Science - December 15, 2005

Let a thousand flowers bloom

Twelve PhD researchers from different disciplines have looked at what kinds of policies help to reduce poverty in poor and neglected areas. They did this under the programme Response, and the motto would seem to be: let a thousand flowers bloom. There is no one solution: conditions vary so much that each household needs to choose its own strategy, and policymakers must make this possible.

They are referred to as ‘less favoured areas’, parts of Africa, Asia or Latin America with poor soils, too little rain and far too high population pressure. Local markets function badly because there are no good roads or the farmers have no information about the prices they can get for their products. Under the research programme Response (Regional Food Security Policies for Natural Resource Management and Sustainable Economies), twelve PhD researchers looked at the relations between more sustainable management of natural resources, market imperfections, property rights and household survival strategies. Their research resulted in new simulation models that include all these aspects instead of each requiring a separate model.

The programme comes to an end this year. No general policy solution for the poor areas has been found, says the head of the programme Dr Ruerd Ruben of the Development Economics Group. And the most important conclusion is that there is no one single solution. Conditions vary so much that each household needs to choose its own strategy. Depending on the soil, climate, market and resources, some will have to intensify current farming practices, others will have to choose crops with more added value and yet others will have to seek outside agriculture or migrate to more fertile areas. Policy makers should take this diversity more into account, concludes Ruben. They cannot just offer a ‘one-size-fits-all’ approach. Bottom-up development from within the community should be given more space so that mixed farming systems, combined with labour from outside agriculture, have more prospects.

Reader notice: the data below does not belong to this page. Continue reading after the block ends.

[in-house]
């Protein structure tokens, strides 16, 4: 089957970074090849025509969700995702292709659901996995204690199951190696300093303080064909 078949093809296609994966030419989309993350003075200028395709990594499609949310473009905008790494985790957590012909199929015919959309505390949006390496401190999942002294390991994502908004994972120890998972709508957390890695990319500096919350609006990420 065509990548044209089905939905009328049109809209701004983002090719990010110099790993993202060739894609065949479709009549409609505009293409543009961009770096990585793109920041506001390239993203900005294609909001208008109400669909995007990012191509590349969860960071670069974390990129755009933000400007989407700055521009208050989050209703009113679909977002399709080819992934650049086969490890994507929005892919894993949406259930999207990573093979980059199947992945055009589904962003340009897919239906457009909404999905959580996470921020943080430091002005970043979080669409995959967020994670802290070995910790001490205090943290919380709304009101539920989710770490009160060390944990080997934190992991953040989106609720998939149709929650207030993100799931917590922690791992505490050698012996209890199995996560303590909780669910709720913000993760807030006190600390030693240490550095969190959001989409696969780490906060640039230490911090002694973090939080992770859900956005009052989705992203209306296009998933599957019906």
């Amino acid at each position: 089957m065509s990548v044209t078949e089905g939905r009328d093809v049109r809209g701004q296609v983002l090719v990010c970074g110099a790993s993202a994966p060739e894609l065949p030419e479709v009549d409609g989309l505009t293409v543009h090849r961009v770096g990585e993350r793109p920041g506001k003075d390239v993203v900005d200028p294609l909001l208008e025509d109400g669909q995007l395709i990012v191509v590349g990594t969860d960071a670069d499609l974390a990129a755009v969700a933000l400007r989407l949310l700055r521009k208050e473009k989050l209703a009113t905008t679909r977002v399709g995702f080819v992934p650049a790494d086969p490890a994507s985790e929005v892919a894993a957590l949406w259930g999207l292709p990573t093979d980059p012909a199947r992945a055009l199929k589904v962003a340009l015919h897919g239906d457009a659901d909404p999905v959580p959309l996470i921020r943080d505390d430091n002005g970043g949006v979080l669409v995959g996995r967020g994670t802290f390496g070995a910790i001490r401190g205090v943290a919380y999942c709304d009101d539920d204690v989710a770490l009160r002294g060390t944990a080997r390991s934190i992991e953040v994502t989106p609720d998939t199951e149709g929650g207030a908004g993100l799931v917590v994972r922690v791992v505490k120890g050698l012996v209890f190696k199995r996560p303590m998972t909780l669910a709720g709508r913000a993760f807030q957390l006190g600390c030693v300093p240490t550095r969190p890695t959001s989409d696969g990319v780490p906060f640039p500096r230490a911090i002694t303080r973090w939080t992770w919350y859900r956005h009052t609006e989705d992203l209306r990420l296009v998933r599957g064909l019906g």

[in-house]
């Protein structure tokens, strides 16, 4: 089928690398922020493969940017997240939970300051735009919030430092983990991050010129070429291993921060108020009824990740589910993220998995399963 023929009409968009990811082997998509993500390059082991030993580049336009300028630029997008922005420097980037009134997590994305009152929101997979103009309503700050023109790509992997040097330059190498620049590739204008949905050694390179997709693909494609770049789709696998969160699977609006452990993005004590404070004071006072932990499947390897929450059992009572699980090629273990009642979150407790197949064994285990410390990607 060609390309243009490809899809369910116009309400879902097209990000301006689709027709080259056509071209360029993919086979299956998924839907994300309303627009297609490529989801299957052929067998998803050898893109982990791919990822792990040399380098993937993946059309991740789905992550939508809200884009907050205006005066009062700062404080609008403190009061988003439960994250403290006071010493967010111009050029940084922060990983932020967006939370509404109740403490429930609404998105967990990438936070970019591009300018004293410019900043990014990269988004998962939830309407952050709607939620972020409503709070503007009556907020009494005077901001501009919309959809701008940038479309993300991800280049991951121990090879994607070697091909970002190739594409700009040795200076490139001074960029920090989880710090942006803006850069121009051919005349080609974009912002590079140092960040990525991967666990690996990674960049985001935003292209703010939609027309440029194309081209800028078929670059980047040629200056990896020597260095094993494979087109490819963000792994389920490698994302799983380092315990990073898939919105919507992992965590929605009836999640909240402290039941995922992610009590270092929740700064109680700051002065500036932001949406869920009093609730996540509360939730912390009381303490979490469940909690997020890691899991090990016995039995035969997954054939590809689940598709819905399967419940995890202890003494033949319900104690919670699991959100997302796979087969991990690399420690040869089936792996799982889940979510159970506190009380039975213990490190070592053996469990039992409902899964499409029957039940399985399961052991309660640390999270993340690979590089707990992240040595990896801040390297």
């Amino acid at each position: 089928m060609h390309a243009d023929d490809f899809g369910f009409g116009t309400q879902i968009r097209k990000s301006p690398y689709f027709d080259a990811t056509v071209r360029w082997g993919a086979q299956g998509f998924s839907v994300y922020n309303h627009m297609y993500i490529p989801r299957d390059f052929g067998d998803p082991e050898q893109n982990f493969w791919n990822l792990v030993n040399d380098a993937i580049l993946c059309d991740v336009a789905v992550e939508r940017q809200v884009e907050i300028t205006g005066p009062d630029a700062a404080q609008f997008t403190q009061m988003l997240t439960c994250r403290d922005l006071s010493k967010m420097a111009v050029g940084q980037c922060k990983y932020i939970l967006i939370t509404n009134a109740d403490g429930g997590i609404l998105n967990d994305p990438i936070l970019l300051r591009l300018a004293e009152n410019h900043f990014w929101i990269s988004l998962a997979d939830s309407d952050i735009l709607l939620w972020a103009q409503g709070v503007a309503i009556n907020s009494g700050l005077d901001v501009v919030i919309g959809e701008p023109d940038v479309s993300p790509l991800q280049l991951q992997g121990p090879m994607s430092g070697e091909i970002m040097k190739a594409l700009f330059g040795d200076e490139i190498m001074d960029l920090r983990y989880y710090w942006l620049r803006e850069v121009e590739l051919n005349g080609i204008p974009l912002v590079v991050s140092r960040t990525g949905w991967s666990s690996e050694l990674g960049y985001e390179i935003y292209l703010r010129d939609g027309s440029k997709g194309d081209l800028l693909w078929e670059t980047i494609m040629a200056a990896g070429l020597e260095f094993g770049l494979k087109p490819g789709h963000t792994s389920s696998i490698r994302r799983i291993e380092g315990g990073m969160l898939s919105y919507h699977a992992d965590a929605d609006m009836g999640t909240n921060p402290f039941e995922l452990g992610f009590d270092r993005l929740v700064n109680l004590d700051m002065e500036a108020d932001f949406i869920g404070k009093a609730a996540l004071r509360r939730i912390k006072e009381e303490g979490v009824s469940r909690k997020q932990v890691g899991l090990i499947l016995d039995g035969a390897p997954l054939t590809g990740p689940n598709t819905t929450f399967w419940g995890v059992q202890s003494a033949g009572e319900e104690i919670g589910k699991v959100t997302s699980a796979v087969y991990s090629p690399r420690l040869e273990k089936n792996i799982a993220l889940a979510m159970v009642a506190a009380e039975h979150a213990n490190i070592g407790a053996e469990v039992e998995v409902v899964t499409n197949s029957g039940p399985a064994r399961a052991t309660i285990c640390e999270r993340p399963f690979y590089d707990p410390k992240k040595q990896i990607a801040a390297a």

Response was financed by the Wageningen INREF fund and was a joint cooperation between Wageningen University and the International Food Policy Institute (IFPRI) in Washington. / JT